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Ambiguity prevails in the Tunisian political scene after President Kais Saied suspended the parliament.

Among the most daring steps announced by Tunisian President Kais Saied, in addition to the dismissal of the government and the suspension of parliament, was the lift of the Parliamentary immunity of the deputies and issued the presidency of the Public Prosecution Office to initiate lawsuits against a number of them involved mainly in corruption cases. The leap of faith taken by the Tunisian president Kais Saied is creating a new turning point in the path of political transition that began in Tunisia during the fall of the rule of the late President Zine El Abidine Ben Ali in 2011. This path underwent many bumps, including two political assassinations in 2013, terrorist attacks, and frequent social unrest against poverty and unemployment, in addition to massive waves of illegal immigration across the sea that led to the death of many Tunisian youngsters along the southern European coast. These factors contributed immensely to the boiling of the 25th of July presidential decisions issued by president Saied. On the 25th of July, president Said relied on the content of Article 80 of the Constitution, which allows him to take exceptional measures in specific situations, benefiting from the protests and riots that swept several Tunisian cities on Sunday 25th. Although many of the general public took Kais Saied’s side and supported his decisions, the parliament said that the president’s decisions are unconstitutional because the dismissal also requires the continuation of the parliament’s work and does not authorize the dismissal of the government. The Tunisian presidency said that the measures announced by Saied will last for a month and so since that period has been extended to another month until all those that are involved with corruption cases are dealt with. Fast-forward today, although some of the Tunisian population opposed Kais Saied’s decisions. It seems that most political factions that were impacted by the president’s actions on the 25th of July are gradually submitting to his role as the decision-maker and somewhat coming to an agreement on to his terms. As of recently, Tunisian President Kais Saied appointed the engineer Najla Bouden Ramadan as prime minister, becoming the first woman to hold this position in the history of Tunisia, and asked her to make her government’s priority to fight corruption while the parliament remains suspended.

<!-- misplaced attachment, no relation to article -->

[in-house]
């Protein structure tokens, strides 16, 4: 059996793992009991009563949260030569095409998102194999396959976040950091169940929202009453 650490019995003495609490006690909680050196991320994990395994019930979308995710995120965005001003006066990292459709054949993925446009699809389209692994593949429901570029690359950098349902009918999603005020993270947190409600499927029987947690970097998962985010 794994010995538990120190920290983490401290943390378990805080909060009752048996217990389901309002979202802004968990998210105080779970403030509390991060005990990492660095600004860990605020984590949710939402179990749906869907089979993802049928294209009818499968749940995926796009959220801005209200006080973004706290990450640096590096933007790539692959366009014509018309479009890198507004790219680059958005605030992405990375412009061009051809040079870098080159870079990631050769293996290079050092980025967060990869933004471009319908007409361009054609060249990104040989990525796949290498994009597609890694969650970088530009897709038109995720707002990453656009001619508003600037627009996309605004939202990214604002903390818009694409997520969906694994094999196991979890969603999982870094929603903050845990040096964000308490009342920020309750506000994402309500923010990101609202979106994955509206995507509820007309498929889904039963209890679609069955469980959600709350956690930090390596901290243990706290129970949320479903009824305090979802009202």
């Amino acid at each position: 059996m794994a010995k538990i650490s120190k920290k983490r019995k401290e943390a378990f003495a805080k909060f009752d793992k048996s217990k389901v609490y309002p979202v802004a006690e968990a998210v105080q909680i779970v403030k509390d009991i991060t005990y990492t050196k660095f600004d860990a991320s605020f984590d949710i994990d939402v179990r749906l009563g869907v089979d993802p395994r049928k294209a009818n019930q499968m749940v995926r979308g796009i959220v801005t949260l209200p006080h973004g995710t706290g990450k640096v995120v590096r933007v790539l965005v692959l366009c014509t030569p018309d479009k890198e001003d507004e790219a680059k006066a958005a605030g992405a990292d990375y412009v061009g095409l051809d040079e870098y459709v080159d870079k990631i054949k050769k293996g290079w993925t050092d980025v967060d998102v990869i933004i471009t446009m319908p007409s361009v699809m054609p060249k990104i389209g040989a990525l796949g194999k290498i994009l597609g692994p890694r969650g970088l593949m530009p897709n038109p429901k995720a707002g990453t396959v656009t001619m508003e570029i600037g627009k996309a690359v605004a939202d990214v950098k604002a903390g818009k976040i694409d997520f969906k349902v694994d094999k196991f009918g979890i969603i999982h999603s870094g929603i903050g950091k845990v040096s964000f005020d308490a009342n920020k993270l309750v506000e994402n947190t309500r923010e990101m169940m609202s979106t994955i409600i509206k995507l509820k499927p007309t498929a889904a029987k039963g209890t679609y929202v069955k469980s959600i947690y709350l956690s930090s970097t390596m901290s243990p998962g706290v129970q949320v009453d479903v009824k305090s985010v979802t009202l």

Badwi Haggui

 

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